DACA arguments to occur in the U.S. Supreme Court

There are many ways that having legal status in the United States can make life easier for a Kentucky resident. It makes the process of getting a license or job more streamlined, and it may make getting loans and other financial matters squared away less cumbersome. Most people know whether they have legal status, but for one population learning that they are not legal residents of the country may be surprising.

Dreamers, or children who are recognized under President Barak Obama’s executive order concerning Deferred Action on Childhood Arrivals, are individuals who were brought to the United States from outside of the country when they were young. In some cases, these children may have been brought into the United States as infants and may not have known that they did not have legal status until they wanted to apply for a driver’s license or seek loans to pay for college.

The current federal administration has attempted to override Obama’s DACA order and have individuals who are covered by this system subject to immigration and deportation proceedings. Because there are compelling legal arguments on both sides of the case, the United States Supreme Court has decided that it will hear arguments on whether DACA should be continued or abolished.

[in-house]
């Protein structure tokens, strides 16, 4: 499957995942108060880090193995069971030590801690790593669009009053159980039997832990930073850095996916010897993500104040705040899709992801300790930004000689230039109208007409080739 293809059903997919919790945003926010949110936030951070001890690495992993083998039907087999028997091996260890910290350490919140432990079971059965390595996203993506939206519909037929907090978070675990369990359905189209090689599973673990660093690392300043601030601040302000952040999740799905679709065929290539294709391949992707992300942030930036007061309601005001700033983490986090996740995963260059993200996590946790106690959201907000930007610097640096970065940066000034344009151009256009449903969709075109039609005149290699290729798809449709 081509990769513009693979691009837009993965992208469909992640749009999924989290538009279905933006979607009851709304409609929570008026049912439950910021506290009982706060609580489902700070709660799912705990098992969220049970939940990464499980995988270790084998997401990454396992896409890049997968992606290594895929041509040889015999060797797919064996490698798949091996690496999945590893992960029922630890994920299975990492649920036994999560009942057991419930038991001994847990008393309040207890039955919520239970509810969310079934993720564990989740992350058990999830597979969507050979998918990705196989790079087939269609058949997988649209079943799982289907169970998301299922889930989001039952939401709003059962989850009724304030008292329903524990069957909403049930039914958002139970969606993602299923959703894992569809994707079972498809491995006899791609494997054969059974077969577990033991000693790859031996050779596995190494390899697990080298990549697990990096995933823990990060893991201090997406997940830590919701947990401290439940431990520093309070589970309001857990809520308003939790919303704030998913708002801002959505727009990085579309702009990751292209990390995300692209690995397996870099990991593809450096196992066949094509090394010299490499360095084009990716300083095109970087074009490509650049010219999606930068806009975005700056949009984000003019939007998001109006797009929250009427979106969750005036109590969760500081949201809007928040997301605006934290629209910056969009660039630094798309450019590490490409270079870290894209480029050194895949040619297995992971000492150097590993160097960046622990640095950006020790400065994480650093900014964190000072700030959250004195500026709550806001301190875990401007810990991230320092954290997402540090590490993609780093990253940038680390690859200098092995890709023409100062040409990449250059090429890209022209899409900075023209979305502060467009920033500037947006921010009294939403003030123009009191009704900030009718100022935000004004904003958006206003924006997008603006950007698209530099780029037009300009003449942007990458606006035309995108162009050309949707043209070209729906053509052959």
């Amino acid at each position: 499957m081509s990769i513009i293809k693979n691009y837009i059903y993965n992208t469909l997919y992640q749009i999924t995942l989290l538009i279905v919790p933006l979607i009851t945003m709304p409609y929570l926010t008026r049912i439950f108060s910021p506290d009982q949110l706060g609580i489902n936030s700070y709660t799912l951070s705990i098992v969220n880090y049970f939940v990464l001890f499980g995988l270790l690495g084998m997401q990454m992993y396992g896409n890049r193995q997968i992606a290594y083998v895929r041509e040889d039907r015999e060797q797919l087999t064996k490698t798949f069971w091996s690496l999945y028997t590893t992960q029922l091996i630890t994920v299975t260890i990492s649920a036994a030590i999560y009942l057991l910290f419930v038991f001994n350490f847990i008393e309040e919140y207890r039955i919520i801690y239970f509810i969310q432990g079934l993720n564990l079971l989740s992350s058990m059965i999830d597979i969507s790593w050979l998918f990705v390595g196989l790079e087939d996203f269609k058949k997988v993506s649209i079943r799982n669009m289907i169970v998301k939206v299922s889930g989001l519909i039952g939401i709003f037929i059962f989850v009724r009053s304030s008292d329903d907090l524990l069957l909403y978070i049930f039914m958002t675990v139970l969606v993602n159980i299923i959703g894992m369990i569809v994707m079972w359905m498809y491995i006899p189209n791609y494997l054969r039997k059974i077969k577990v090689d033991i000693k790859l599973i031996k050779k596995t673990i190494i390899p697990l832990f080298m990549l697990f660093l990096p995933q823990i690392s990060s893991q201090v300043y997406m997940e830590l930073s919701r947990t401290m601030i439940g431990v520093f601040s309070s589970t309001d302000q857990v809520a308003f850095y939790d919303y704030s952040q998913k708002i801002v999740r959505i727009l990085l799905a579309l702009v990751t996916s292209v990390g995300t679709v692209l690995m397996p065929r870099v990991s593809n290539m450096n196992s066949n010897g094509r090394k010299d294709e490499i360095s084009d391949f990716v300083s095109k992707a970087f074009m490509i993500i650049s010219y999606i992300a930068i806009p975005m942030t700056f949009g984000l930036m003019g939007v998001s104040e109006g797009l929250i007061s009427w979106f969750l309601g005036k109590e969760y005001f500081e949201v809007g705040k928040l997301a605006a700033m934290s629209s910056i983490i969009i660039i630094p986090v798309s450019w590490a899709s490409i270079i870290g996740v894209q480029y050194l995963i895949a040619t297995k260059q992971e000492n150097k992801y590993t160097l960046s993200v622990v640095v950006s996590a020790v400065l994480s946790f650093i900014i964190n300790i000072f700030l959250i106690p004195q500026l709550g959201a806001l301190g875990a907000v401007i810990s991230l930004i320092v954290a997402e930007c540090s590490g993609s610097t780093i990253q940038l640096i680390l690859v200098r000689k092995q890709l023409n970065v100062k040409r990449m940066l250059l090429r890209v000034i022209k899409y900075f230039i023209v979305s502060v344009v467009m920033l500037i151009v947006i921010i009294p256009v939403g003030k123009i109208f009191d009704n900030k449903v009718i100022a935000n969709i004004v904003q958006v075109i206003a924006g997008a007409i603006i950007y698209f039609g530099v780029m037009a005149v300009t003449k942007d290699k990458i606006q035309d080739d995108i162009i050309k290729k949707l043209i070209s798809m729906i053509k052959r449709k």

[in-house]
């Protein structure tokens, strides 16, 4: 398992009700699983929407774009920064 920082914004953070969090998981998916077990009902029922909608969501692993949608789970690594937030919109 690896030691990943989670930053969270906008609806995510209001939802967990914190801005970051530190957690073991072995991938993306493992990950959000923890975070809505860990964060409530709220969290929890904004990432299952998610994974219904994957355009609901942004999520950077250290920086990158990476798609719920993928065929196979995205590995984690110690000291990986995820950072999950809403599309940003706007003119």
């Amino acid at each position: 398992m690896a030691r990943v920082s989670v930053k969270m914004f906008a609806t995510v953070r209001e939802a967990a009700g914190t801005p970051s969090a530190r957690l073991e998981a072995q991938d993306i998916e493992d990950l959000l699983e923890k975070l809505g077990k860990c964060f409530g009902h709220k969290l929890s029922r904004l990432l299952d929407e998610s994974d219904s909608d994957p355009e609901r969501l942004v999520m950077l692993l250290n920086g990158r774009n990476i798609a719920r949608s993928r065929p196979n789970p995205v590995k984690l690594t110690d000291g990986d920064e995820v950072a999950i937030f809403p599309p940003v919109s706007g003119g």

The eventual decision of the United States Supreme Court may change the course of life for thousands of young people in the country. Individuals without legal status do, though, have options for protecting their residency and changing their citizenship. They may wish to work with compassionate immigration attorneys to establish plans to protect their futures in the United States.